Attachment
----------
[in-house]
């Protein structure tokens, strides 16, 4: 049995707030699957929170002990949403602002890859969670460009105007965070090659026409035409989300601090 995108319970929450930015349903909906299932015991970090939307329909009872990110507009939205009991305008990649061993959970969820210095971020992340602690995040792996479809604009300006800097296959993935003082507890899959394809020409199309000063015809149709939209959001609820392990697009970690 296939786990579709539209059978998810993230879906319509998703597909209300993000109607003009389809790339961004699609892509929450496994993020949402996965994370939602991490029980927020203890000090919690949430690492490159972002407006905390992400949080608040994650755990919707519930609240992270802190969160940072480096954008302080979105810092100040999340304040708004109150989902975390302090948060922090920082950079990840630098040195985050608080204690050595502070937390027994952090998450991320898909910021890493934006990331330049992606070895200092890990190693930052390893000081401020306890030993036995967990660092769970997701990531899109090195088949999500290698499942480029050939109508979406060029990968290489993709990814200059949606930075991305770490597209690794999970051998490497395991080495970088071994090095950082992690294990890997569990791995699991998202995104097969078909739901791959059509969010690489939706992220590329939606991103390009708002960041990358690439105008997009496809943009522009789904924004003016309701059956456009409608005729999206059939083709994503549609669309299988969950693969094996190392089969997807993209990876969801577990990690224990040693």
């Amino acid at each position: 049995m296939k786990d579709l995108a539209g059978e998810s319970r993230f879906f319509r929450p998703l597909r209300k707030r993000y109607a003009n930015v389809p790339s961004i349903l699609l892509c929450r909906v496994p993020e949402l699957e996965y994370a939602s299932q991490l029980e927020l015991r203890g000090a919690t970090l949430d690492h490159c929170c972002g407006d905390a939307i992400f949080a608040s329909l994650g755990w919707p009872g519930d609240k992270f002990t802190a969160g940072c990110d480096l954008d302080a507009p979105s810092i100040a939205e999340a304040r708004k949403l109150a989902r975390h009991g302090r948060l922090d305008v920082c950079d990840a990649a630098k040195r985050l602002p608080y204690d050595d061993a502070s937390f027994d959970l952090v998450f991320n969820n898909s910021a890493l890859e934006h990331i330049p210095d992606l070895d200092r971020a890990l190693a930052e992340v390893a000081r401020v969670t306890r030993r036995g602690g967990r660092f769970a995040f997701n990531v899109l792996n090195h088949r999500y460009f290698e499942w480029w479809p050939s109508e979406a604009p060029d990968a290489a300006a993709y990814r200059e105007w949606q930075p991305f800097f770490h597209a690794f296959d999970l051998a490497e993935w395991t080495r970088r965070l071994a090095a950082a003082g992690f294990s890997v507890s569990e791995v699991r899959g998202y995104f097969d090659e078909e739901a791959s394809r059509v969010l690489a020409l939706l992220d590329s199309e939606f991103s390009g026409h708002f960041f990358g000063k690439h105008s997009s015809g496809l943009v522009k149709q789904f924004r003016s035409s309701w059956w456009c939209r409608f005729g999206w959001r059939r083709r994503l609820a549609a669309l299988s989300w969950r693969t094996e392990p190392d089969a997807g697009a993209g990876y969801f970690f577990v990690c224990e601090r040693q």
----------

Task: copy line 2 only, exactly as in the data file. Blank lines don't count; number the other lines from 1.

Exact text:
């Protein structure tokens, strides 16, 4: 049995707030699957929170002990949403602002890859969670460009105007965070090659026409035409989300601090 995108319970929450930015349903909906299932015991970090939307329909009872990110507009939205009991305008990649061993959970969820210095971020992340602690995040792996479809604009300006800097296959993935003082507890899959394809020409199309000063015809149709939209959001609820392990697009970690 296939786990579709539209059978998810993230879906319509998703597909209300993000109607003009389809790339961004699609892509929450496994993020949402996965994370939602991490029980927020203890000090919690949430690492490159972002407006905390992400949080608040994650755990919707519930609240992270802190969160940072480096954008302080979105810092100040999340304040708004109150989902975390302090948060922090920082950079990840630098040195985050608080204690050595502070937390027994952090998450991320898909910021890493934006990331330049992606070895200092890990190693930052390893000081401020306890030993036995967990660092769970997701990531899109090195088949999500290698499942480029050939109508979406060029990968290489993709990814200059949606930075991305770490597209690794999970051998490497395991080495970088071994090095950082992690294990890997569990791995699991998202995104097969078909739901791959059509969010690489939706992220590329939606991103390009708002960041990358690439105008997009496809943009522009789904924004003016309701059956456009409608005729999206059939083709994503549609669309299988969950693969094996190392089969997807993209990876969801577990990690224990040693």